You all can debate the intricacies of Jax’s facial expression in the comments. Or not. Whatever. But somebody answer this? WAS IT ABOUT THE PASTA? 

      Read more: http://www.betches.com/vanderpump-rules-season-6-episode-7-recap

      Greedy, Brittle, Opaque, and Shallow: The Downsides to Deep Learning

      Sundar Pichai, the chief executive of Google, has said that AI “is more profound than … electricity or fire.” Andrew Ng, who founded Google Brain and now invests in AI startups, wrote that “If a typical person can do a mental task with less than one second of thought, we can probably automate it using AI either now or in the near future.”

      Their enthusiasm is pardonable. There have been remarkable advances in AI, after decades of frustration. Today we can tell a voice-activated personal assistant like Alexa to “Play the band Television,” or count on Facebook to tag our photographs; Google Translate is often almost as accurate as a human translator. Over the last half decade, billions of dollars in research funding and venture capital have flowed towards AI; it is the hottest course in computer science programs at MIT and Stanford. In Silicon Valley, newly minted AI specialists command half a million dollars in salary and stock.

      But there are many things that people can do quickly that smart machines cannot. Natural language is beyond deep learning; new situations baffle artificial intelligences, like cows brought up short at a cattle grid. None of these shortcomings is likely to be solved soon. Once you’ve seen you’ve seen it, you can’t un-see it: deep learning, now the dominant technique in artificial intelligence, will not lead to an AI that abstractly reasons and generalizes about the world. By itself, it is unlikely to automate ordinary human activities.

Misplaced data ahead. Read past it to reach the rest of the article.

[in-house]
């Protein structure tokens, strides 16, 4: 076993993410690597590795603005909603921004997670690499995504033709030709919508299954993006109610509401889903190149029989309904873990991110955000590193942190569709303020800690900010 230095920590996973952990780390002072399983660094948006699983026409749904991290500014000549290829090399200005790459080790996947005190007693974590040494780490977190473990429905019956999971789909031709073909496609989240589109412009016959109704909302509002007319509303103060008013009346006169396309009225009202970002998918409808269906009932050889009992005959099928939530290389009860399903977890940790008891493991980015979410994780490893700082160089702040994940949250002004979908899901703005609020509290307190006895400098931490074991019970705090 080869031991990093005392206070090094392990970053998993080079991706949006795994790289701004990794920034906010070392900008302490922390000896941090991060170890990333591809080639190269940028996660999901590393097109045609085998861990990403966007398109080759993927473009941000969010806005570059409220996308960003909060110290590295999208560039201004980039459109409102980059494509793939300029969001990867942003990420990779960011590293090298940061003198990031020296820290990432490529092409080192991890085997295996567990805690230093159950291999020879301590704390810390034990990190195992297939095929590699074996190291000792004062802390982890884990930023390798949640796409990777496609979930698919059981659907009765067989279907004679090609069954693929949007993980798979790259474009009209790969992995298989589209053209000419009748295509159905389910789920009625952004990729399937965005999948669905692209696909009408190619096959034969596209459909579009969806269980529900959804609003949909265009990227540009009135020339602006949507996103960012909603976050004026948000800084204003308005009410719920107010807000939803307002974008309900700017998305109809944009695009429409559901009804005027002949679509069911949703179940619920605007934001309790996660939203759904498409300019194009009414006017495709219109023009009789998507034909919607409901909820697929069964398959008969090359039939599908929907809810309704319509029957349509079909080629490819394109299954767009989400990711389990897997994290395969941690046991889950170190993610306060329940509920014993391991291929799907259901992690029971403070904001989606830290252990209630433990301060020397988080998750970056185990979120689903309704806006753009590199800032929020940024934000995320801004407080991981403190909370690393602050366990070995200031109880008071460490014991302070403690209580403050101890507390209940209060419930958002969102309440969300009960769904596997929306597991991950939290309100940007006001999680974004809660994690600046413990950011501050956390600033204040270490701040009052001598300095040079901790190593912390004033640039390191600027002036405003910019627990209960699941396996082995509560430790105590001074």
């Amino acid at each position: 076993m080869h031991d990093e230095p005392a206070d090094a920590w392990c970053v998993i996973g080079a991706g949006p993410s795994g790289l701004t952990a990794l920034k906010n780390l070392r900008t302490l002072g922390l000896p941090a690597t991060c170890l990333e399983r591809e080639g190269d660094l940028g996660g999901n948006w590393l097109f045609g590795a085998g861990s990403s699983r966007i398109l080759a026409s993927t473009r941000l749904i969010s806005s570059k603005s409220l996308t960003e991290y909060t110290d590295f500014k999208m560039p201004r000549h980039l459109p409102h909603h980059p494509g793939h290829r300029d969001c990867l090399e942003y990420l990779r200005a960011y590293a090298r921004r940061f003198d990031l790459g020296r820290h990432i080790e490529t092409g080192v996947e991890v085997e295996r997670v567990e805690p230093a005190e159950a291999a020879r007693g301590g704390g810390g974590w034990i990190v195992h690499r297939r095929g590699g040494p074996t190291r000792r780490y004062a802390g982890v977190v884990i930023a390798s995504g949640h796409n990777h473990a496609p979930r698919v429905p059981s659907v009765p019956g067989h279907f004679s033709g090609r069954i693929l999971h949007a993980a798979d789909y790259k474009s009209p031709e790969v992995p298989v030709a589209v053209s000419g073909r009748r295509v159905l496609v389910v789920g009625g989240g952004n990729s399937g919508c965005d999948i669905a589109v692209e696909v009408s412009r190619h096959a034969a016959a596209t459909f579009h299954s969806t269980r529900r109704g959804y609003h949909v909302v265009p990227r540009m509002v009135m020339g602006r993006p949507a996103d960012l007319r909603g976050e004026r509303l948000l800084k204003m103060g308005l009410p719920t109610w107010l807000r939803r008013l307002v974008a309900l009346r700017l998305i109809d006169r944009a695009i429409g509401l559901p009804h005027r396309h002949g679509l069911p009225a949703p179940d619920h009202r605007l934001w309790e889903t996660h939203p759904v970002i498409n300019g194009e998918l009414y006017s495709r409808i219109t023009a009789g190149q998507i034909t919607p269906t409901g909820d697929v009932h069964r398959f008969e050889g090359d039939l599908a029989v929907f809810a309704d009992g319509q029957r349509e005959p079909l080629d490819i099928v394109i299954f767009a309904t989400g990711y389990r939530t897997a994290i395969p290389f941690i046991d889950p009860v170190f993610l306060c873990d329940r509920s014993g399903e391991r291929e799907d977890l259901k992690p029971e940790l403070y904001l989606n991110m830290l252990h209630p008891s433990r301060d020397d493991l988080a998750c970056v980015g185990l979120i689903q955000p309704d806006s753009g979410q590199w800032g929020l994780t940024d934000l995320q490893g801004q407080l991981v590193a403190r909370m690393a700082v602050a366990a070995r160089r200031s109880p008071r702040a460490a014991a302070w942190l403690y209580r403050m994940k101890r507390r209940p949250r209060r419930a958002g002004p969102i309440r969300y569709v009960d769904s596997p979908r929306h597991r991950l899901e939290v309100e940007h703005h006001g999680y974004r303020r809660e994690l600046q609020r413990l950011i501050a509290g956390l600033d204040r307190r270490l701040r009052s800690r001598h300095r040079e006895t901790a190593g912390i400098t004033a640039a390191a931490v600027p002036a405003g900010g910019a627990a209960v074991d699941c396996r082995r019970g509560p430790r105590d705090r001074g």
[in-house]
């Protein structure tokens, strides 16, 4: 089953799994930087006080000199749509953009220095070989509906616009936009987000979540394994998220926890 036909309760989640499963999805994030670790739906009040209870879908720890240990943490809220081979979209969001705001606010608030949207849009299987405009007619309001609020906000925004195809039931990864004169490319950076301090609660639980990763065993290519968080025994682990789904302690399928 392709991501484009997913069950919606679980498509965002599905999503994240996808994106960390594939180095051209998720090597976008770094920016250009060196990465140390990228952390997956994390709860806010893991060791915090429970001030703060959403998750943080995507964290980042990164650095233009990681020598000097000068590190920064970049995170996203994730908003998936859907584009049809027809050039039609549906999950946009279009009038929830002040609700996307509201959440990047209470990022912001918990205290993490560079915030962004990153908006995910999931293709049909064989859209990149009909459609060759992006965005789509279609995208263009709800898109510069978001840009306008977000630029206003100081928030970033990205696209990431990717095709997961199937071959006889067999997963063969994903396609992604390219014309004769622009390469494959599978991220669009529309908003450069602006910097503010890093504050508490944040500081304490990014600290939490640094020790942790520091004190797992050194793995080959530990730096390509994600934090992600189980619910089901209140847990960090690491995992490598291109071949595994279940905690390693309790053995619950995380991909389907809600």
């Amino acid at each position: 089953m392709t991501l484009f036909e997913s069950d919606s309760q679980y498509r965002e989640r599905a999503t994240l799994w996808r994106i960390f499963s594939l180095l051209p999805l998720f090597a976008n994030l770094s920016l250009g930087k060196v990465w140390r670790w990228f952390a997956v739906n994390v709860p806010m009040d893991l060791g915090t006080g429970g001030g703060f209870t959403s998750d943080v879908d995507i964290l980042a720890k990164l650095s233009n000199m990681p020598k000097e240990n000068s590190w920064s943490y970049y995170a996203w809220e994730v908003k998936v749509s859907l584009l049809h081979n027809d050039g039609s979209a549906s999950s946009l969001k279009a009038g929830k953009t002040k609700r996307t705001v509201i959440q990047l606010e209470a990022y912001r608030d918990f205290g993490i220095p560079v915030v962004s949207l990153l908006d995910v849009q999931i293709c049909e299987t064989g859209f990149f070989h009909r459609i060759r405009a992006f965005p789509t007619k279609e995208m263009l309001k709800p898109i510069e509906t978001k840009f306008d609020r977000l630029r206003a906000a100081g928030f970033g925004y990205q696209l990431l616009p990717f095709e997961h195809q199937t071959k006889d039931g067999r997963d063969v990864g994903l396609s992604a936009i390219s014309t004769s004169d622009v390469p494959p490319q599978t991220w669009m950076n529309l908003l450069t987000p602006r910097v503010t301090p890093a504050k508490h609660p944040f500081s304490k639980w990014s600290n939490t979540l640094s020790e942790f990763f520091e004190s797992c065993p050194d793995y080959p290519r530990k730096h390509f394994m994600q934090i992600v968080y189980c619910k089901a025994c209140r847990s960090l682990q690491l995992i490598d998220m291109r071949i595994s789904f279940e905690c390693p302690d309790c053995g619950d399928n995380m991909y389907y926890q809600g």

Jason Pontin (@jason_pontin) is an Ideas contributor for WIRED. He is a senior partner at Flagship Pioneering, a firm in Boston that creates, builds, and funds companies that solve problems in health, food, and sustainability. From 2004 to 2017 he was the editor in chief and publisher of MIT Technology Review. Before that he was the editor of Red Herring magazine, a business magazine that was popular during the dot-com boom.

      To see why modern AI is good at a few things but bad at everything else, it helps to understand how deep learning works. Deep learning is math: a statistical method where computers learn to classify patterns using neural networks. Such networks possess inputs and outputs, a little like the neurons in our own brains; they are said to be “deep” when they possess multiple hidden layers that contain many nodes, with a blooming multitude of connections. Deep learning employs an algorithm called backpropagation, or backprop, that adjusts the mathematical weights between nodes, so that an input leads to the right output. In speech recognition, the phonemes c-a-t should spell the word “cat;” in image recognition, a photograph of a cat must not be labeled “a dog;” in translation, qui canem et faelem ut deos colunt should spit out “who worship dogs and cats as gods.” Deep learning is “supervised” when neural nets are trained to recognize phonemes, photographs, or the relation of Latin to English using millions or billions of prior, laboriously labeled examples.